Anti-Pollution Matrix > Pollutants > Pollutant list > Sunlight
The skin, as the primary barrier between the environment and the body, is exposed to solar radiation on a daily basis. Ultraviolet (UV) radiation accounts for 3 - 7% of the total solar spectrum and in dermatological photobiology is divided into the following three spectral regions: UVA (320 - 400 nm), UVB (290 - 320 nm) and UVC (200 - 290 nm). While UVC is completely filtered in the stratosphere and does not reach the Earth's surface, the UVA (90 - 95%) and UVB (5 - 10%) fractions are biologically effective in the skin . UV light generates the most radicals, followed by irradiation in the visible (VIS) and near infrared (NIR). About 60% of all radicals are generated by UV, and the remaining 40% of all free radicals are formed by VIS and NIR. VIS and NIR irradiation penetrate deeper into the skin than UV light, promoting increased radical formation in deeper skin layers .
Impact on the skin
Excessive doses of solar radiation lead to the formation of free radicals (reactive oxygen species, ROS). ROS must be tightly controlled to prevent their uncontrolled accumulation in the cell (oxidative stress); otherwise, they are harmful to metabolic processes: increased oxidation of cellular components such as membranes, lipids, proteins, and nucleic acids (genotoxicity) may result and increase cellular and tissue damage. In terms of skin physiology, ROS are significantly involved in the development of erythema, sunburn, inflammatory skin diseases, immunosuppression, skin cancer/tumorigenesis, and premature skin aging. Despite the large number of skin-friendly, UV-absorbing and reflective sunscreens, the incidence of skin cancer has been increasing sharply nationally and internationally for decades .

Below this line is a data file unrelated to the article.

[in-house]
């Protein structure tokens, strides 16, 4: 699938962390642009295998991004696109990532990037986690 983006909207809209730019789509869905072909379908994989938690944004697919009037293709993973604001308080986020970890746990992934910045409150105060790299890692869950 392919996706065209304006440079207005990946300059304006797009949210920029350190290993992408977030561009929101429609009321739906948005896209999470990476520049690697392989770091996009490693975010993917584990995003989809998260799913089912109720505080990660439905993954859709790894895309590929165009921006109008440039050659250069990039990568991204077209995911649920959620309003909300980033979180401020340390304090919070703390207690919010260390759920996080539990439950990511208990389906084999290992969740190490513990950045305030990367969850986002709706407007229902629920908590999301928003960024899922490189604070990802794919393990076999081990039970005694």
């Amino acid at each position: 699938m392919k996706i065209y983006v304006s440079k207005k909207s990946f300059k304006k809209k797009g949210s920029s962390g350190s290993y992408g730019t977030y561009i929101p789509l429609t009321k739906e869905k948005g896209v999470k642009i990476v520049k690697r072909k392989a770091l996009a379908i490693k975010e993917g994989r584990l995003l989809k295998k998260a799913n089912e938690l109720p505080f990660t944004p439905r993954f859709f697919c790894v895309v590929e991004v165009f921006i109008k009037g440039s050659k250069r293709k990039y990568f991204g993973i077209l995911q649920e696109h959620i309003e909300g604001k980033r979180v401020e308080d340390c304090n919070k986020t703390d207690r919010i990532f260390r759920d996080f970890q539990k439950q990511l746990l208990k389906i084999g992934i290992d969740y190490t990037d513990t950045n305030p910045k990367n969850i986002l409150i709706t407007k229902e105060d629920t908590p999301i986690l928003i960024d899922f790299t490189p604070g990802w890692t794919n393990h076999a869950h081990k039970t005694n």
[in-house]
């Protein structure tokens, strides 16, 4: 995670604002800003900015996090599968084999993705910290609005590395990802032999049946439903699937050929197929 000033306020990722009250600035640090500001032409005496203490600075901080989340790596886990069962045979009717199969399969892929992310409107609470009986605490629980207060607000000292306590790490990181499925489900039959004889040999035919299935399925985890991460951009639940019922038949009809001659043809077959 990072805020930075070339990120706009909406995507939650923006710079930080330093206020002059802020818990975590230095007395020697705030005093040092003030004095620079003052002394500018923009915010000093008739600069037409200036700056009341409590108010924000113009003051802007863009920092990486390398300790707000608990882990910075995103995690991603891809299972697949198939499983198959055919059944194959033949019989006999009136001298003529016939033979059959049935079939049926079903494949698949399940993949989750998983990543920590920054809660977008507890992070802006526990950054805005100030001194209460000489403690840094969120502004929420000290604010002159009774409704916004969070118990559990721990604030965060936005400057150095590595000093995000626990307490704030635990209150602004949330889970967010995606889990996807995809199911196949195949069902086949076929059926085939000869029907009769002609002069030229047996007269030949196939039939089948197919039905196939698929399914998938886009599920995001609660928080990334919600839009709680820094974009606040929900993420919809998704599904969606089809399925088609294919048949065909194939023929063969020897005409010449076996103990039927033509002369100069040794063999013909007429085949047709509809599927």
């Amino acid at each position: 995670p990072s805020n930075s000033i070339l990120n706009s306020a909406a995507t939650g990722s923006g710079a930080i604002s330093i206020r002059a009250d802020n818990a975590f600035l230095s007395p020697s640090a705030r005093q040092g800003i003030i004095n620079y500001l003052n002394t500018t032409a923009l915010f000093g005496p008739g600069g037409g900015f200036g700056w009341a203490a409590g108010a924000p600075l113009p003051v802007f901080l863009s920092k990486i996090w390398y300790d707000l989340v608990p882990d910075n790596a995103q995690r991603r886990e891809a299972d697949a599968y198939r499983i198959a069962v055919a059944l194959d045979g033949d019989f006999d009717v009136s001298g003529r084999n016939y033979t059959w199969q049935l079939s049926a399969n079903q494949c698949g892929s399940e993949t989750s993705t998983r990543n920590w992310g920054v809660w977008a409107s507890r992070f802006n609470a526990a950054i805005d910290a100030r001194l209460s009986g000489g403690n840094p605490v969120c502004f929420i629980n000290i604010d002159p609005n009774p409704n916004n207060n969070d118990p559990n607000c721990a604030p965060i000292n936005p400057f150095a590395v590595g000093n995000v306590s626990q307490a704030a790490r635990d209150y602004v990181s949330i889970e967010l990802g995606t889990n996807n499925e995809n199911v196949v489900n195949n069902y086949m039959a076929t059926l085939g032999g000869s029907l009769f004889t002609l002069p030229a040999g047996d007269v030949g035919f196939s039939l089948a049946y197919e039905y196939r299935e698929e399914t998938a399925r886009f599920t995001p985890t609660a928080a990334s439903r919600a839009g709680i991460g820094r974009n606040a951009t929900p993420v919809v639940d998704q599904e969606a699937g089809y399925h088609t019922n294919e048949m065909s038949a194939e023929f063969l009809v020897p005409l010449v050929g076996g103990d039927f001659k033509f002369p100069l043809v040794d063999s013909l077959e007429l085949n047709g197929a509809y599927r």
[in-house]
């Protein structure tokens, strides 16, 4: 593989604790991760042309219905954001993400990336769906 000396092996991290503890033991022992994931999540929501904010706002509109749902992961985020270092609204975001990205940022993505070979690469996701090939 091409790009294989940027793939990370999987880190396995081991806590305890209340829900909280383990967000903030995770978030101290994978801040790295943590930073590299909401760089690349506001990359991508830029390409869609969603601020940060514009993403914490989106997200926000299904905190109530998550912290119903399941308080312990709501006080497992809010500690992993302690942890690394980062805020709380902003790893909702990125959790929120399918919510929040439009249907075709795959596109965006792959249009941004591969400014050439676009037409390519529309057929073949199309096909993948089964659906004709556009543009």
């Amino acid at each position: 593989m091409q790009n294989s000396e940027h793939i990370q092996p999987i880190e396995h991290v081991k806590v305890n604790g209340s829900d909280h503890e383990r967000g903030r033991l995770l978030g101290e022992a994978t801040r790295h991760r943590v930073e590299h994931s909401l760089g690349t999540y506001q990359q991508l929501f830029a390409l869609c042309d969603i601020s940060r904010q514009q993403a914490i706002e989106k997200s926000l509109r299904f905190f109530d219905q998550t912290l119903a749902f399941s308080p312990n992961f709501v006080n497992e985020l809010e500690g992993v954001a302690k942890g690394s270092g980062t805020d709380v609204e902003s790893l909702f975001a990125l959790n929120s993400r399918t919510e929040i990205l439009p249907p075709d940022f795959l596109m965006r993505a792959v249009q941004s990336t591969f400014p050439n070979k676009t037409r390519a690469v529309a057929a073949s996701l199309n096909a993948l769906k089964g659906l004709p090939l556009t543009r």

UV-absorbing and reflective sunscreens use two different types of UV filters: chemical and physical. Antioxidants can also be applied to counteract the oxidative stress induced by sunlight (UV, VIS, and NIR).
Detection methods of the effects
Electron spin resonance (ESR) spectroscopy is a sensitive non-invasive method for detecting radical formation in tissues (in vivo/ex vivo), cells (in vitro) as well as (body) fluids. The use of different ESR probes allows the quantification and characterization of radicals, e.g. after sun exposure.
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